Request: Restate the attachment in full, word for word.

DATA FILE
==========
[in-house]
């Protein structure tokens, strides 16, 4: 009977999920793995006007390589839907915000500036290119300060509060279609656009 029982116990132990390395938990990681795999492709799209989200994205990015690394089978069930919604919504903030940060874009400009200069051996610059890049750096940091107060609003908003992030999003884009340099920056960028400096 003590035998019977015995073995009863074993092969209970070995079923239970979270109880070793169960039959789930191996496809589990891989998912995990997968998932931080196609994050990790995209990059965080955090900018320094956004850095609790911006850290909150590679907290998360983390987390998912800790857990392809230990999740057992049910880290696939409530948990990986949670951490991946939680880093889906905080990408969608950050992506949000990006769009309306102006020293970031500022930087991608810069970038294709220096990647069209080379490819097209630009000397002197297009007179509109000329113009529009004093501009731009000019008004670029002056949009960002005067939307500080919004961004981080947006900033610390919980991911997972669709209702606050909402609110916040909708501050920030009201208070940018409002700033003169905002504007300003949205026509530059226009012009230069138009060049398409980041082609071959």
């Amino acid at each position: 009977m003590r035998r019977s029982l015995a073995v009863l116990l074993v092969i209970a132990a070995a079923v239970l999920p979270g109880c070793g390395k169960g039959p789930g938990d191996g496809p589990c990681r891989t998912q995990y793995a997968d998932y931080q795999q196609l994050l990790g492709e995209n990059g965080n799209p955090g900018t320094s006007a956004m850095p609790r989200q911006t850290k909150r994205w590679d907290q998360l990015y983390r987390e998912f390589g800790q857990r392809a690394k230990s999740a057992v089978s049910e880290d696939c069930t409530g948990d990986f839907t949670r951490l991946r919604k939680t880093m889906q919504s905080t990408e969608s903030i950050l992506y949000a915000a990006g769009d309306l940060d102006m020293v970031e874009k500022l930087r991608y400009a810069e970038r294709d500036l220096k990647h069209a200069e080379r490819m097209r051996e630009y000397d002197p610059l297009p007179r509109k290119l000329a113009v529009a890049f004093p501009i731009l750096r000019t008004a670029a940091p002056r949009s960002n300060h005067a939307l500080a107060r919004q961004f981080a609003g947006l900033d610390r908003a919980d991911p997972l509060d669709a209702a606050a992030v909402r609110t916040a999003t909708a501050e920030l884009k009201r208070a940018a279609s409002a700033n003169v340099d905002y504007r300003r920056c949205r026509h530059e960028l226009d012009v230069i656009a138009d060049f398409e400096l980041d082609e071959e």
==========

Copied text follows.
[in-house]
């Protein structure tokens, strides 16, 4: 009977999920793995006007390589839907915000500036290119300060509060279609656009 029982116990132990390395938990990681795999492709799209989200994205990015690394089978069930919604919504903030940060874009400009200069051996610059890049750096940091107060609003908003992030999003884009340099920056960028400096 003590035998019977015995073995009863074993092969209970070995079923239970979270109880070793169960039959789930191996496809589990891989998912995990997968998932931080196609994050990790995209990059965080955090900018320094956004850095609790911006850290909150590679907290998360983390987390998912800790857990392809230990999740057992049910880290696939409530948990990986949670951490991946939680880093889906905080990408969608950050992506949000990006769009309306102006020293970031500022930087991608810069970038294709220096990647069209080379490819097209630009000397002197297009007179509109000329113009529009004093501009731009000019008004670029002056949009960002005067939307500080919004961004981080947006900033610390919980991911997972669709209702606050909402609110916040909708501050920030009201208070940018409002700033003169905002504007300003949205026509530059226009012009230069138009060049398409980041082609071959």
């Amino acid at each position: 009977m003590r035998r019977s029982l015995a073995v009863l116990l074993v092969i209970a132990a070995a079923v239970l999920p979270g109880c070793g390395k169960g039959p789930g938990d191996g496809p589990c990681r891989t998912q995990y793995a997968d998932y931080q795999q196609l994050l990790g492709e995209n990059g965080n799209p955090g900018t320094s006007a956004m850095p609790r989200q911006t850290k909150r994205w590679d907290q998360l990015y983390r987390e998912f390589g800790q857990r392809a690394k230990s999740a057992v089978s049910e880290d696939c069930t409530g948990d990986f839907t949670r951490l991946r919604k939680t880093m889906q919504s905080t990408e969608s903030i950050l992506y949000a915000a990006g769009d309306l940060d102006m020293v970031e874009k500022l930087r991608y400009a810069e970038r294709d500036l220096k990647h069209a200069e080379r490819m097209r051996e630009y000397d002197p610059l297009p007179r509109k290119l000329a113009v529009a890049f004093p501009i731009l750096r000019t008004a670029a940091p002056r949009s960002n300060h005067a939307l500080a107060r919004q961004f981080a609003g947006l900033d610390r908003a919980d991911p997972l509060d669709a209702a606050a992030v909402r609110t916040a999003t909708a501050e920030l884009k009201r208070a940018a279609s409002a700033n003169v340099d905002y504007r300003r920056c949205r026509h530059e960028l226009d012009v230069i656009a138009d060049f398409e400096l980041d082609e071959e």